4. The Ontario Government’s Green Energy and Green Economy Act has led to much higher procurement costs than would have been the case had the government followed processes that were well established before 2009. The auditor general states flatly that these additional costs amount to billions of dollars and, when compared to American examples, Ontario’s wind and solar power procurement is well above those norms as well.
  5. Ontario now has a significant surplus of power – in 2014 alone, Ontario’s available electricity supply exceeded the peak demand by about 7,500 MW – and this surplus situation is causing costly distortions in the electricity market. For example, between 2009 and 2014, Ontario exported a total of 95.1 million MWh to other jurisdictions. However, as the auditor general notes, “the total cost of producing this power was about $3.1 billion more than the revenue Ontario received for exporting it.”
  6. Conservation measures costing billions of dollars make little economic sense in a time of sustained surplus power and, in fact, “actually cost us more”. Furthermore, when one applies a reasonable measure of cost-effectiveness, some of these conservation measures did not pass the test.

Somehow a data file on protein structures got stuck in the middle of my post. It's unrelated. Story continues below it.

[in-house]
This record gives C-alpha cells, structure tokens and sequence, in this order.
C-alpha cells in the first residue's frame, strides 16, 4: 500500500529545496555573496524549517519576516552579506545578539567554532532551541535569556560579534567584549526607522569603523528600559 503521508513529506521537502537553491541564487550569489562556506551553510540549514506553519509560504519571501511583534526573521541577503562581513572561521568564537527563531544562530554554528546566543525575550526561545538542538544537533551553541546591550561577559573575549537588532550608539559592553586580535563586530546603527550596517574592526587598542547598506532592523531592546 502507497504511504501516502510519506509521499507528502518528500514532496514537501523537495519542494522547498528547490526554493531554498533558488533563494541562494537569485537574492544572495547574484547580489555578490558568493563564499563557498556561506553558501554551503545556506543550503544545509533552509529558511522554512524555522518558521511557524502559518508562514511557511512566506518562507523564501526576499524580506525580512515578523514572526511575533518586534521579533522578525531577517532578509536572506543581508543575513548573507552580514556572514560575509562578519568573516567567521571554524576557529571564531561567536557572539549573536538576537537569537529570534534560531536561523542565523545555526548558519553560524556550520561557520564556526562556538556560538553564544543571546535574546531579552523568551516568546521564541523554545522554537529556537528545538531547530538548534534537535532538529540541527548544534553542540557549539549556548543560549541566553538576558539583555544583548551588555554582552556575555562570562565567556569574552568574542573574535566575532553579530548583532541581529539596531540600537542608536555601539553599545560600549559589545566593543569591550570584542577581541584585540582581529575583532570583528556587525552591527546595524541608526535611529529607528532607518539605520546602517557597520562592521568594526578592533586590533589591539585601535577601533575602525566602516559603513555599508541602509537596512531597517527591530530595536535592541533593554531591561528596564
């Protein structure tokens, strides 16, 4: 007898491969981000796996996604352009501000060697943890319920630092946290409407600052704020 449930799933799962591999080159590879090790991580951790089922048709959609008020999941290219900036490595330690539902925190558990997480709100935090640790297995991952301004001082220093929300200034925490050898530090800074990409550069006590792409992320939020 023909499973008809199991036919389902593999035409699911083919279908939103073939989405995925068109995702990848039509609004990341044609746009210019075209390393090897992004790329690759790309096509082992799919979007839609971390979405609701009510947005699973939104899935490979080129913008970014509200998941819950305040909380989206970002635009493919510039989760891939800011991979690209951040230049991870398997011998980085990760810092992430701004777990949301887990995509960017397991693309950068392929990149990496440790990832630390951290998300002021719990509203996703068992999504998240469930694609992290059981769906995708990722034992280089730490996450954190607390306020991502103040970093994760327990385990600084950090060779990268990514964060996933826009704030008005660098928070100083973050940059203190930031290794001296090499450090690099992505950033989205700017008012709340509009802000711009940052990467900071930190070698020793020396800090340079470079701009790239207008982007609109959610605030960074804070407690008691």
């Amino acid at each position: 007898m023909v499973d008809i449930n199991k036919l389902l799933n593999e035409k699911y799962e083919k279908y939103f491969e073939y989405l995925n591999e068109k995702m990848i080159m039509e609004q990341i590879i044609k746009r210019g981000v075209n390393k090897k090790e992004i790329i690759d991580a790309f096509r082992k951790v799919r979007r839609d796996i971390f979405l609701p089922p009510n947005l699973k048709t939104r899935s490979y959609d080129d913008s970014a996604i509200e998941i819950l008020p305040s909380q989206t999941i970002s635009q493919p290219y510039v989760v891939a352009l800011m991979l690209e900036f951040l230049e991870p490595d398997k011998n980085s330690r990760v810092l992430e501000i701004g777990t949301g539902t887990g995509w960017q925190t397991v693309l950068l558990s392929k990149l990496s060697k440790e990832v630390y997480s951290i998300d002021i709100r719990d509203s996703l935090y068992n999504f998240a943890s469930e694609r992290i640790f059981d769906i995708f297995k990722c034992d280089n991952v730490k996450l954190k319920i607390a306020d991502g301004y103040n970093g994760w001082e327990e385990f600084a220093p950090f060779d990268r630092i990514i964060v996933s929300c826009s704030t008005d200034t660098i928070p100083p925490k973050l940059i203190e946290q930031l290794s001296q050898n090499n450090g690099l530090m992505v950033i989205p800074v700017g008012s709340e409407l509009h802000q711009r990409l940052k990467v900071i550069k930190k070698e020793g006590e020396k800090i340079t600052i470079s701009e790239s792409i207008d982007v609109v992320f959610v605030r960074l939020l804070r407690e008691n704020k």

7. Repeating a criticism made by her predecessor, Ms. Lysyk drives home the point that there appears to be little or no economic analysis or business case assessment for many of the decisions taken.
  8. In recent years, Hydro One has been appearing before the Ontario Energy Board, asking for and receiving rate increases for the replacement of “high-risk assets”  and then spending that money on other assets. As a result, Hydro One has a growing backlog of preventive maintenance orders to be performed on its transmission system and this lack of maintenance has led to equipment failures impairing overall reliability.
  9. Hydro One’s vegetation management for its distribution business is well below that of its peer group.  Hydro One operates on a 9.5 year vegetation management cycle while the average such cycle for 14 of Hydro One’s peer utilities is 3.8 years. The net effect of Hydro One’s vegetation management approach is to invite more outages and drive up costs.
  10. Hydro One has not adapted its 1.2 million smart meters to assist with the more effective identification and response to power outages.

The Government’s Response

In responding to the report, Ontario’s Energy Minister Bob Chiarelli stated that, “the government does recognize that there has been upward pressure on pricing in Ontario but remember,” said Chiarelli, “before the Global Adjustment1, the government had trouble persuading private sector-generators to enter the market [because] wholesale prices were not sufficient to attract much-needed investment in Ontario’s electricity sector.”